Before the coalition was agreed upon, Mr. Harper tried to keep his political opponents at bay by accusing them of wanting to practice “socialist economics.”

Editorials in conservative  newspapers tried to justify the unprecedented move by Mr. Harper.  An editorial in the Dec. 5, 2008 edition of The Vancouver Sun stated:

Stephen Harper’s credibility has been sorely diminished, yet the prime minister is correct on one point, namely, the potential disaster of a government built on socialist and separtist principles.

Harper’s attempt to neutralize the opposition parties by cutting off their funding was an act of reckless arrogance.  By presenting the move as a money-saving initiative, he was exploiting the economic downturn for political gain.

* * *

And then there’s Liberal leader Stephane Dion, who is supposed to hold the coalition together.  This is the same man who is widely considered the weakest Liberal leader of modern times, a man who has trouble running a political campaign, never mind a country.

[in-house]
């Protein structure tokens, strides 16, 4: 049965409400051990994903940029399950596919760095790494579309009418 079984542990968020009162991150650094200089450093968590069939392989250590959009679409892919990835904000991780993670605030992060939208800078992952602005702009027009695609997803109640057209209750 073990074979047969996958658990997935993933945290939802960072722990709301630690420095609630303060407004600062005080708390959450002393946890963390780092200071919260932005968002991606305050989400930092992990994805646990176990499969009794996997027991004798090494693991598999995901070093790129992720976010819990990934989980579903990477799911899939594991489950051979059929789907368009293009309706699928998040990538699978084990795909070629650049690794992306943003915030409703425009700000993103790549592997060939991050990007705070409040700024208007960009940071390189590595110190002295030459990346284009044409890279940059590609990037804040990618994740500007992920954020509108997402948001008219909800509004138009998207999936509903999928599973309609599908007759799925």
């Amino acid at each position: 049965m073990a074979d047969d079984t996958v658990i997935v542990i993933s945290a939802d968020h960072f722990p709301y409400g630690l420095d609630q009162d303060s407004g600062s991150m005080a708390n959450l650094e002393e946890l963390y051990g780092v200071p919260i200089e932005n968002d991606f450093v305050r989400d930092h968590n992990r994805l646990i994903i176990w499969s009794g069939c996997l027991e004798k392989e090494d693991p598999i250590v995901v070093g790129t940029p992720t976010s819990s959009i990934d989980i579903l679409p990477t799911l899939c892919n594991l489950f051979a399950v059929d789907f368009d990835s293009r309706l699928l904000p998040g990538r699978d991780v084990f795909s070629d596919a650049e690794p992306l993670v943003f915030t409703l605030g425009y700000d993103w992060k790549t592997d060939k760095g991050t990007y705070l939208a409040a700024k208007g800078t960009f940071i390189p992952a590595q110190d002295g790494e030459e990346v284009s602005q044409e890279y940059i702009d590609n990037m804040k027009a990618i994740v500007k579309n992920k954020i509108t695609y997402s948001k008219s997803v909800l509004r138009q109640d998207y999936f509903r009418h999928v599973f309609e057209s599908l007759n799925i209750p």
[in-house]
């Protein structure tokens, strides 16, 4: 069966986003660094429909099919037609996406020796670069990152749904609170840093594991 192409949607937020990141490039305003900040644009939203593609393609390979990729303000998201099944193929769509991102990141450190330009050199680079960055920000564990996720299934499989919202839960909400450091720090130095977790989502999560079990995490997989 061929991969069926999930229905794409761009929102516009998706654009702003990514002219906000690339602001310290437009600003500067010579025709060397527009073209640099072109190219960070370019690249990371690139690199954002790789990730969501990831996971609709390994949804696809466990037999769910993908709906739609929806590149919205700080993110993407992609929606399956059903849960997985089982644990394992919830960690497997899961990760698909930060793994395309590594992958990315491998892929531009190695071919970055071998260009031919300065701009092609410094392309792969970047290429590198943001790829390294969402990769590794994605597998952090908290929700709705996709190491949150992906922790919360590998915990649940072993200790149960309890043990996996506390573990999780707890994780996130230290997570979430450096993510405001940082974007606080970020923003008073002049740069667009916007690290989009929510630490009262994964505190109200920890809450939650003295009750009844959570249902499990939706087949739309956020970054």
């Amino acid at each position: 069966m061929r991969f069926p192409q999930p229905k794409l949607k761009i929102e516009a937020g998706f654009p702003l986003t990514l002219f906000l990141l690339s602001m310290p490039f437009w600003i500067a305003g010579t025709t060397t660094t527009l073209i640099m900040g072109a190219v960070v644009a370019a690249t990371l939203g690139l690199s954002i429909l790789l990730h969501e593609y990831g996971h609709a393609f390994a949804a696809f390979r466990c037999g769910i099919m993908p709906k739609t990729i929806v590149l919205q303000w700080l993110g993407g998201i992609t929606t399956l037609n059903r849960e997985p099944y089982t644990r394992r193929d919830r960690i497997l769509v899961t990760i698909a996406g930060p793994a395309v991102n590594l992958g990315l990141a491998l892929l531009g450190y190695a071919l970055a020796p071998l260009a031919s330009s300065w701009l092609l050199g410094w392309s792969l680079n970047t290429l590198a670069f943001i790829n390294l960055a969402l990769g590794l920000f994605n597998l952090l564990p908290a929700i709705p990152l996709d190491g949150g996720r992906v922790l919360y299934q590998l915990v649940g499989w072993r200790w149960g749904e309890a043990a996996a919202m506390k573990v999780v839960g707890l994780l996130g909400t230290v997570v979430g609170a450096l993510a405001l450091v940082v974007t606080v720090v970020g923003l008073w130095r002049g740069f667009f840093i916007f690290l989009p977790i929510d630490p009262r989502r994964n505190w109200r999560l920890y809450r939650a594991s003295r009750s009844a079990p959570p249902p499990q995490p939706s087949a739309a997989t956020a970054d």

So when Harper suggests, as he did in his televised address, that  this coalition has trouble written all over it, he’s  right.

Another editorial in the Dec. 5, 2008 issue of The Vancouver Sun stated:

Gov.-Gen. Michaelle Jean made the right decision in allowing Prime Minister Stephen Harper to shut down Parliament.

Refusing his advice would have been unwarranted interference in our political process, given that the prime minister has promised to reconvene a new session in seven weeks and present a budget.

Even so, it was an extraordinary decision that sets a dangerous precedent, which shouldn’t be repeated except in the face of exceptional events such as those of the  past week.

Some political experts have expressed the opinion that Mr. Harper’s suspension of Parliament will result in a destruction of the coalition.

With Parliament prorogued, the coalition is dead,” wrote Andrew Coyne on Dec. 4, 2008 on the website of Macleans.  Mr. Coyne added:

 The only way they were going to make this thing stick, even temporarily, was by way of a speedy assumption of power, the glue that mends all breaks.  But having lunged and missed, they will be very much on their back feet.  I repeat: The coalition is over.  I’ll be surprised if it last the week.